Kottakota 460 km in one day.
Trip Start Feb 19, 2006
90Trip End Oct 01, 2006
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Stopping at a nice radside dhaba just past the nandi hills, we saw actually a total of four westerners, another rare occasion. I had not slept all that well the night before, so it was two cups of coffee for me on the way.
The NH7 is a good road most of the way, with only a few diversions, and some deep potholes in the smaller towns and many whoop-de-doos on the way, so we made about an average of 60 km per hour with breaks and all. Rocinante performed beautifully, eating up the miles like a hungry horse after a long race. Hyderabad was just out of reach, as one needs to get settled into a lodge before sunset, because the prices somehow mysteriously rise to double the normal as soon as the lodge-keeper realizes he is the only game in town and you are not going to drive 50 km or more in to the next village in hopes of finding accomodation
We stopped at first in a very dirty town which, apparently was the farming distribution center for the whole area. Litter was everywhere, the incessant loud horns of trucks coming through pained the ears, and pigs wallowed in the gutters on the sides of the street, which were nothing more than open sewers. We had to find an ATM which would take an international card, a bank of India or some other such, so we went down the crowded and incredibly poor main drag, with the stench of rotting vegetables and human offal in the superheated air.
Finding the ATM was not too hard to do, there were a couple of banks, and with cash sorted and the day starting to fade slightly, we decided to quit that place and go to the next town up. This was a bit of a gamble, as the town we were leaving was a large town and we had seen signs for lodging. The next town, Kottakota, was a mere dot on the map, and might have nothing in the way of lodging. All Linda and I knew was that we both agreed that this cesspool was just too much, even by our low standards. To get rest in such a place would be impossible. To get a bacterial infection was far more likely. .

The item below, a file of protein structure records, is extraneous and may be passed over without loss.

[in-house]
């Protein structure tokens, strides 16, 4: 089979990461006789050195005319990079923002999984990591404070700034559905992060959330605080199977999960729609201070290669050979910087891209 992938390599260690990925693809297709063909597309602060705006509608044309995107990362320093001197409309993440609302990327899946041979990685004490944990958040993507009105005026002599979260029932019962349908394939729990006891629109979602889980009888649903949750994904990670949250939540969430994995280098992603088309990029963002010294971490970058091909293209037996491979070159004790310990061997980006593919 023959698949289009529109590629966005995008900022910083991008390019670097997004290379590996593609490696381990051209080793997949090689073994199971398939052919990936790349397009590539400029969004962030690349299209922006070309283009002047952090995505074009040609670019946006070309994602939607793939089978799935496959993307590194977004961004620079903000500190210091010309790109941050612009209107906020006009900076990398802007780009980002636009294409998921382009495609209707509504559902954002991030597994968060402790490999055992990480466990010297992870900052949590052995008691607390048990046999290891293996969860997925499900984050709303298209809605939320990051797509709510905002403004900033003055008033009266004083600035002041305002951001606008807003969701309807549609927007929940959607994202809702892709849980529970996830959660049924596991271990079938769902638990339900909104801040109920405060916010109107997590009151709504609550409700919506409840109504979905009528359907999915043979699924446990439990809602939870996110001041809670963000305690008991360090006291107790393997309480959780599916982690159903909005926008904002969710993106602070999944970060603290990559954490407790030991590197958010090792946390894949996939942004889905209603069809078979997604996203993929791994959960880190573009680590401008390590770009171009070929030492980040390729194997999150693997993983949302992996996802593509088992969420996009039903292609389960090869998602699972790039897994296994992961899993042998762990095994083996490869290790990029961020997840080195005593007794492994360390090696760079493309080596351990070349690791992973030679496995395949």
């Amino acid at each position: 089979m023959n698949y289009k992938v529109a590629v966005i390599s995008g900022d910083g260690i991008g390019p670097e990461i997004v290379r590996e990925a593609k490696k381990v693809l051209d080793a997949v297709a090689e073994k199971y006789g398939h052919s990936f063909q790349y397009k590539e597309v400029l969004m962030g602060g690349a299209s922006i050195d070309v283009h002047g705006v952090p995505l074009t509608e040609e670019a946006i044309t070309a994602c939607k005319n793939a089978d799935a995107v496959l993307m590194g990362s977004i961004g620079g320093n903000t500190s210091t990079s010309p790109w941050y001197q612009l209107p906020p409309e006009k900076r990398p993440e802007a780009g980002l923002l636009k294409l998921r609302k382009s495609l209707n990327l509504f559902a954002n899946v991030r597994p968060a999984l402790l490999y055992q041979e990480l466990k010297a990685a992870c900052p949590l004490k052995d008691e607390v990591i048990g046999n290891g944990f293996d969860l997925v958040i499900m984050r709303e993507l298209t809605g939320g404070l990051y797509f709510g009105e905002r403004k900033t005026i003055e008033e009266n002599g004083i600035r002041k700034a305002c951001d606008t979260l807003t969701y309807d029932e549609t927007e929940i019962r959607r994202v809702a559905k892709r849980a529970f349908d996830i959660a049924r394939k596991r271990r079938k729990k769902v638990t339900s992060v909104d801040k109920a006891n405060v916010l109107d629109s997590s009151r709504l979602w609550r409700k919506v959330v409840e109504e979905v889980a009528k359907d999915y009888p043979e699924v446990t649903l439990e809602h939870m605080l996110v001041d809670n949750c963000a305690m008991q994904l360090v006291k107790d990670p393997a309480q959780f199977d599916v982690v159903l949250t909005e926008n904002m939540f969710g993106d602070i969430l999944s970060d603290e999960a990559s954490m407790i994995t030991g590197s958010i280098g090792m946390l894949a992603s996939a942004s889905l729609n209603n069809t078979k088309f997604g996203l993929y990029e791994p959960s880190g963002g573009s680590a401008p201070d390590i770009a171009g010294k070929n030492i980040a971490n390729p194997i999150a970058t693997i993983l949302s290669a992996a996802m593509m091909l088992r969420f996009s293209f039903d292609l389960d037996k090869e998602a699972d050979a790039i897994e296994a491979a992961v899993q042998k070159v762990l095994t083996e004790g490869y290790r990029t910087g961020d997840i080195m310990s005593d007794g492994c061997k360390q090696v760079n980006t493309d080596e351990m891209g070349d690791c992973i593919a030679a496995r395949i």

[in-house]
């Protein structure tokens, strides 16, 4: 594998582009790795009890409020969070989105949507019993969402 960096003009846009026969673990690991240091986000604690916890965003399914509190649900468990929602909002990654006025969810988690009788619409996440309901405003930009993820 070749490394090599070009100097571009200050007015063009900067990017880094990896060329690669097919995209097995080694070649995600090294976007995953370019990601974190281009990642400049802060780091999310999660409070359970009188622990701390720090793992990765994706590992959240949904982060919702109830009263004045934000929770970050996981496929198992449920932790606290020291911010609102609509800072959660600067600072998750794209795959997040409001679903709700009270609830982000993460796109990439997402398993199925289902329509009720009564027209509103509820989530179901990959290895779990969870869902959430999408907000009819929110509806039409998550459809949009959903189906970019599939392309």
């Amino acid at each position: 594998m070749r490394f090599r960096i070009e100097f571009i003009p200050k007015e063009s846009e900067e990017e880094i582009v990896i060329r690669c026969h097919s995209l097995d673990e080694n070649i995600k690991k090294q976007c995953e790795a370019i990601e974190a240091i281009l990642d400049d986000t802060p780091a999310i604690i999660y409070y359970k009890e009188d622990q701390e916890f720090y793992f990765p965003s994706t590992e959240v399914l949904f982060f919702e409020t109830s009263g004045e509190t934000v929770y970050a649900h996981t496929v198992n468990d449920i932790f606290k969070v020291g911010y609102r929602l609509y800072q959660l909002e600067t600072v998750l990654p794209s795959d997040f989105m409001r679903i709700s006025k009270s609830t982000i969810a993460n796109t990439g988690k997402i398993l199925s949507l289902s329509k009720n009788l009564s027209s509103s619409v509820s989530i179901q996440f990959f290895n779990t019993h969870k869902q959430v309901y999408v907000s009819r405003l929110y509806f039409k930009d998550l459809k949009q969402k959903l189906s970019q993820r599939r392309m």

Kottakota had a better "feel" than it's sister town, some 45 km away, and after extensive asking around, we found the only lodge in town, 275 rupees for a room with **wonder of wonders** Air conditioning
Our room was on the second (third) floor, with a sort of narrow veranda in front. Linda hauled her stuff up, and as I got mine ready, looking around I had noticed a crowd gathering. A crowd of about a hundred people, curious about the white people who had come into their village from parts unknown. They spoke no hindi, and though one man had some spotty English, I managed to crack a couple of the usual jokes using sign language, and most of the crowd laughed. Others just stared, as though aliens had landed in a flying saucer in the middle of town in front of the only lodge. .
Wading through the masses and up to the room I unloaded gear, then went back down to brave the crowds and bring Rocinante up close to the lodge entrance, locking up the back wheel and all other loose accessories in the process. This sorted out, we then sat up on the narrow balcony and watched a huge thunderstorm come in from the northwest. An early sign of the soon-to-be-arriving monsoon.
A couple of men started talking to me (the men generally only speak to the other men, women to women), and two of them had good english. These were contractors, electrical engineers working on a large transformer station down the highway. One of them was tamil, one from west Bengal, and the other two from Andhra Pradesh. They told me of their families, and urged me to visit their respective states, inviting me out to dinner with them as well.
I respectfully declined, being "knackered" from the 460 km ride, and with Linda already gone off to sleep, I did so myself, hoping the rain would be over for the ride in the morning to Hyderabad, now only 150 km away. . .